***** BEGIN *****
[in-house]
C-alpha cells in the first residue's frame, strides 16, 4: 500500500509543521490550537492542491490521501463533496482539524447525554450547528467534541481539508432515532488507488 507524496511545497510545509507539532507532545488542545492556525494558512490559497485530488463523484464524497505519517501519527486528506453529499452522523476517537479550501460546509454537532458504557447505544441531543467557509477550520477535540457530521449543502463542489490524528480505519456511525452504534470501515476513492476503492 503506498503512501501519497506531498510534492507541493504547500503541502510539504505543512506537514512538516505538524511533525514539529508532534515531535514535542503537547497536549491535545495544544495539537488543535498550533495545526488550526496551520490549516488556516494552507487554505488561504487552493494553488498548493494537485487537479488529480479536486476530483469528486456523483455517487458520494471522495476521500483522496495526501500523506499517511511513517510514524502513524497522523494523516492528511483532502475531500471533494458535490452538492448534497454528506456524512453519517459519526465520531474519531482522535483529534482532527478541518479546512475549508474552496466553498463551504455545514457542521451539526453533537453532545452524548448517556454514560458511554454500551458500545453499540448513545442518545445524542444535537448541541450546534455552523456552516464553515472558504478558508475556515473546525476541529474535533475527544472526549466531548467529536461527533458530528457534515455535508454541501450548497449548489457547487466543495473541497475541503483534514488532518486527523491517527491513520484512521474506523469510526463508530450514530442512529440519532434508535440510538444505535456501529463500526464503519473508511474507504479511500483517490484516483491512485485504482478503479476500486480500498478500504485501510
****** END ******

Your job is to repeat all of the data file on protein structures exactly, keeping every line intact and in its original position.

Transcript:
[in-house]
C-alpha cells in the first residue's frame, strides 16, 4: 500500500509543521490550537492542491490521501463533496482539524447525554450547528467534541481539508432515532488507488 507524496511545497510545509507539532507532545488542545492556525494558512490559497485530488463523484464524497505519517501519527486528506453529499452522523476517537479550501460546509454537532458504557447505544441531543467557509477550520477535540457530521449543502463542489490524528480505519456511525452504534470501515476513492476503492 503506498503512501501519497506531498510534492507541493504547500503541502510539504505543512506537514512538516505538524511533525514539529508532534515531535514535542503537547497536549491535545495544544495539537488543535498550533495545526488550526496551520490549516488556516494552507487554505488561504487552493494553488498548493494537485487537479488529480479536486476530483469528486456523483455517487458520494471522495476521500483522496495526501500523506499517511511513517510514524502513524497522523494523516492528511483532502475531500471533494458535490452538492448534497454528506456524512453519517459519526465520531474519531482522535483529534482532527478541518479546512475549508474552496466553498463551504455545514457542521451539526453533537453532545452524548448517556454514560458511554454500551458500545453499540448513545442518545445524542444535537448541541450546534455552523456552516464553515472558504478558508475556515473546525476541529474535533475527544472526549466531548467529536461527533458530528457534515455535508454541501450548497449548489457547487466543495473541497475541503483534514488532518486527523491517527491513520484512521474506523469510526463508530450514530442512529440519532434508535440510538444505535456501529463500526464503519473508511474507504479511500483517490484516483491512485485504482478503479476500486480500498478500504485501510